The island of Jamaica was colonized by the Taino tribes prior to the arrival of Columbus in 1494. The Spanish enslaved the Tainos, who were so ravaged by their conflict with the Europeans and by foreign diseases that nearly the entire native population was extinct by 1600. The Spanish also transported hundreds of enslaved West Africans to the island.
In 1655, the English invaded Jamaica, defeating the Spanish colonists. Enslaved Africans seized the moment of political turmoil and fled to the island's interior, forming independent communities (known as the Maroons). Meanwhile, on the coast, the English built the settlement of Port Royal, which became a base of operations for pirates and privateers, including Captain Henry Morgan.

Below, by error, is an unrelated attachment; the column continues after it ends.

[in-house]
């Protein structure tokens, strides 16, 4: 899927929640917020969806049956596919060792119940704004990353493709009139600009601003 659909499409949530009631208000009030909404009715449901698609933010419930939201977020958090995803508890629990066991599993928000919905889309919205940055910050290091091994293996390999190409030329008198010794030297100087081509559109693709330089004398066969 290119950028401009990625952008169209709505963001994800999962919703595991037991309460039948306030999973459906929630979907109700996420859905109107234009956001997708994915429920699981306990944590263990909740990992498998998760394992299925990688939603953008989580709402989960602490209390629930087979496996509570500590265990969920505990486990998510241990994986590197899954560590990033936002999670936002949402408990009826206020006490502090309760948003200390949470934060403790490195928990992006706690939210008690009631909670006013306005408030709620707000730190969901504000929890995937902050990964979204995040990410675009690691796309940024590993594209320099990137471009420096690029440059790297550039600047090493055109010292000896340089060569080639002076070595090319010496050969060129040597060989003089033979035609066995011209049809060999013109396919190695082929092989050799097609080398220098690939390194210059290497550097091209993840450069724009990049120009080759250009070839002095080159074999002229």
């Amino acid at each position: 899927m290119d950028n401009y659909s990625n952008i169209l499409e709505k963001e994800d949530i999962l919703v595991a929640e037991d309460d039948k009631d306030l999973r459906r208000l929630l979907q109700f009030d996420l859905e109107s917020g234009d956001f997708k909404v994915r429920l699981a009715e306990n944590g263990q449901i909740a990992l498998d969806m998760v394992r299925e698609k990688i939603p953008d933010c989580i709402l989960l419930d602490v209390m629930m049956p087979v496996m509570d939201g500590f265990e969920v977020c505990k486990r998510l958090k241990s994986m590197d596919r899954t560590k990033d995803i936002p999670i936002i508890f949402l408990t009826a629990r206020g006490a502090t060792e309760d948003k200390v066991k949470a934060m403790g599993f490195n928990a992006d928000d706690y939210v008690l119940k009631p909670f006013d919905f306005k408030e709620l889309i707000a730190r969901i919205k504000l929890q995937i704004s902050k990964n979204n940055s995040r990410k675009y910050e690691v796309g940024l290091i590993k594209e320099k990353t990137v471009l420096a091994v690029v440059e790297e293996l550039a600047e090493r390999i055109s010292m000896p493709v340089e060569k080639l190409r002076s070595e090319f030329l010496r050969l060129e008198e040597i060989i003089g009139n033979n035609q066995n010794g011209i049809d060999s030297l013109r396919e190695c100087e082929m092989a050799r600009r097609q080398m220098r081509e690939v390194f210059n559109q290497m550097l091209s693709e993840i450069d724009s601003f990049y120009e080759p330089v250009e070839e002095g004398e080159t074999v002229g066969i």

In the 18th century, sugarcane replaced piracy as English Jamaica's main source of income. The sugar industry was labour-intensive and the English brought hundreds of thousands of enslaved Africans to Jamaica, so that by 1800 black Jamaicans outnumbered whites by a ratio of twenty to one. Enslaved Jamaicans mounted over a dozen major uprisings during the 18th century, including Tacky's revolt in 1760. There were also periodic skirmishes between the British and the Maroons, culminating in the First Maroon War of the 1730s and the Second Maroon War of the 1790s. Early inhabitants of Jamaica named the land "Xaymaca", meaning "Land of wood and water".